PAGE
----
Ó 2005 Karl Poehlmann and Katherine Poehlmann, Ph.D.
Lyme Disease is one of the least understood and misdiagnosed conditions prevalent today. Although formally recognized in the late 1980s, it is an ancient disease. Lyme Disease (LD) and other tick-borne illnesses like Rickettsial Disease (e.g., Rocky Mountain Spotted Fever), Babesiosis, and Ehrlichiosis exhibit a full range of arthritis-like symptoms. LD has achieved epidemic status in some areas of the United States and continues to spread, with some 15,000 new cases reported annually. The actual number of cases may be much higher. (A full discussion of LD and infections other than mycoplasma appears in Chapter 5 of Rheumatoid Arthritis: The Infection Connection).
A comprehensive set of web links to important papers on Lyme/Borrelliosis, related co-infections, testing, diagnosis and treatment is found at www.lymeinfo.net/lymediseasetreatment.html. For a free Lyme newsletter and more information, see: http://www.lymeinfo.net Borrelia can shift from the spirochete form into a cell-wall-deficient (CWD) spheroblast (cyst) L-form. Its intracellular forms infect human endothelial cells and they also infect immune system Macrophages, i.e., lymphocytes, corrupting their intracellular molecular recipes, disabling parts/modes of the immune system and enhancing the virulence of other co-infections.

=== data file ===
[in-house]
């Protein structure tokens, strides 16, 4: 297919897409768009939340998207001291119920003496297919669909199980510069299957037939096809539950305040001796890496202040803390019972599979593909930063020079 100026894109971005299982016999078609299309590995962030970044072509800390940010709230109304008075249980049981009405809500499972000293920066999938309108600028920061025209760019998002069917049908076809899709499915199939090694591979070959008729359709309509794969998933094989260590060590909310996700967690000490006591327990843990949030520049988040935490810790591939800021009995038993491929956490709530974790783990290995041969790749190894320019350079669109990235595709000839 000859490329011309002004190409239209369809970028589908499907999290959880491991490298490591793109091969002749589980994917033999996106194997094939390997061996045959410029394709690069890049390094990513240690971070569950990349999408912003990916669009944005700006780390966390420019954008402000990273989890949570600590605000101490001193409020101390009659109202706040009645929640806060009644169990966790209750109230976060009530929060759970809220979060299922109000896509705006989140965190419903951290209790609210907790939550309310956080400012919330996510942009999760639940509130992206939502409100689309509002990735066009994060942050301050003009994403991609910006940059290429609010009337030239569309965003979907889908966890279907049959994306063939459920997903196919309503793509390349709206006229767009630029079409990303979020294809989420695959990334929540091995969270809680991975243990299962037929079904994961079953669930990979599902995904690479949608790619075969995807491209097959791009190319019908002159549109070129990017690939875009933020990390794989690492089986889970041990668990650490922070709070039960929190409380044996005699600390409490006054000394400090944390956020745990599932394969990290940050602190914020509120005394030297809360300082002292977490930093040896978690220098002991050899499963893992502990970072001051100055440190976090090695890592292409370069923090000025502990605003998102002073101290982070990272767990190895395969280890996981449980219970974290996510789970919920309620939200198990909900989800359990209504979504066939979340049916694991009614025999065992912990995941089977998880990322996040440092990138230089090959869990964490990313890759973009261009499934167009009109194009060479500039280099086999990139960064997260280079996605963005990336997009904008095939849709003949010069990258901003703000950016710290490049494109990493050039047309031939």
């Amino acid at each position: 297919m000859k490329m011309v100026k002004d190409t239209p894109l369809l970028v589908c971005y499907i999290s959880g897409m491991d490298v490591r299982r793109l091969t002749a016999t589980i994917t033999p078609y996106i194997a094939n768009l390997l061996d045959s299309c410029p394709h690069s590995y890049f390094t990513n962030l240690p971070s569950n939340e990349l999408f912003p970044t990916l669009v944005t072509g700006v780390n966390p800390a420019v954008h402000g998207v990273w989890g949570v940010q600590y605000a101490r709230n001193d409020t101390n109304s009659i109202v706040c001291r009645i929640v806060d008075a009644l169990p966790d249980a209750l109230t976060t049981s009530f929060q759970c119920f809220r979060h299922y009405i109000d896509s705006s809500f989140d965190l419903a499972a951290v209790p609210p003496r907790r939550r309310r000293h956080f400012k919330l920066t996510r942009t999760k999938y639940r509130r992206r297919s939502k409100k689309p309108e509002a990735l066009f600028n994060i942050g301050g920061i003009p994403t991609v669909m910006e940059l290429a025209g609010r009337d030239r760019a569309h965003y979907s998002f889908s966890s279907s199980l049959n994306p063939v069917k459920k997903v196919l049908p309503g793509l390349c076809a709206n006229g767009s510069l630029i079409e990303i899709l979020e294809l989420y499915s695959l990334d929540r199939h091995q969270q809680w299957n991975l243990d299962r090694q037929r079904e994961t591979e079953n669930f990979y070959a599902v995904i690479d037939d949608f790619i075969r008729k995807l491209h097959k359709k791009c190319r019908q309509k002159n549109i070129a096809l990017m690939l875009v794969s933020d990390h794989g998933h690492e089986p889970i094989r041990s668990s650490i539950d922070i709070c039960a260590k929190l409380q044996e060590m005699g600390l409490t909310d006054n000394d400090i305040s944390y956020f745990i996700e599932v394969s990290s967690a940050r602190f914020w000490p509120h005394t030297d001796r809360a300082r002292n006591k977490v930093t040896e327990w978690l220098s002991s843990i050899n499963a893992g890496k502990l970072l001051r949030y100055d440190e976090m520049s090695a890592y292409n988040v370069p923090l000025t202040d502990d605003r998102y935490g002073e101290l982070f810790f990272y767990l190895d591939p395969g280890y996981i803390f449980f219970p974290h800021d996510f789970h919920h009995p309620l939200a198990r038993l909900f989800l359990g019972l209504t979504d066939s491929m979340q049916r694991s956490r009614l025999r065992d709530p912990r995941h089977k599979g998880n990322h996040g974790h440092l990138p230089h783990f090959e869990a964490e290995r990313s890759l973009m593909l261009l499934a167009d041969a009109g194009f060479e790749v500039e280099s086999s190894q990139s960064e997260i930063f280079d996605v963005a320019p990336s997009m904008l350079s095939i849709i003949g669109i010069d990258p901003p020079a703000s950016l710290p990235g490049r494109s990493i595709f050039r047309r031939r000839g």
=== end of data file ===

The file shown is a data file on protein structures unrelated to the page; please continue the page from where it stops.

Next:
The Role of Cell Wall Deficient Microorganisms
Co-infections are common. According to Dr. Garth Nicolson, who heads the Institute for Molecular Medicine (at www.immed.org), 60% of LD patients, 70% of those with Erlichiosis, and about 25% of those with Babesiosis also test positive for mycoplasma. Another co-infection may be Bartonella or “cat scratch disease”.
Mycoplasmas are cell wall deficient (CWD) microorganisms that are among the smallest of the bacteria, but larger than viruses and have intermediate genetic complexities. They lack some of the ability to replicate in the absence of a living host. This is because they need the host to make some essential molecules they depend upon. They are also referred to as PPLOs (pleuro pneumonia-like organisms). Eaton developed an agent that was later found to be Mycoplasma pneumoniae. Mycoplasmas have a cell membrane but not a cell wall. They have intracellular forms. Are members of the Class/order Mollicute and are bacteria although they pass through filters originally used to distinguish viruses from bacteria.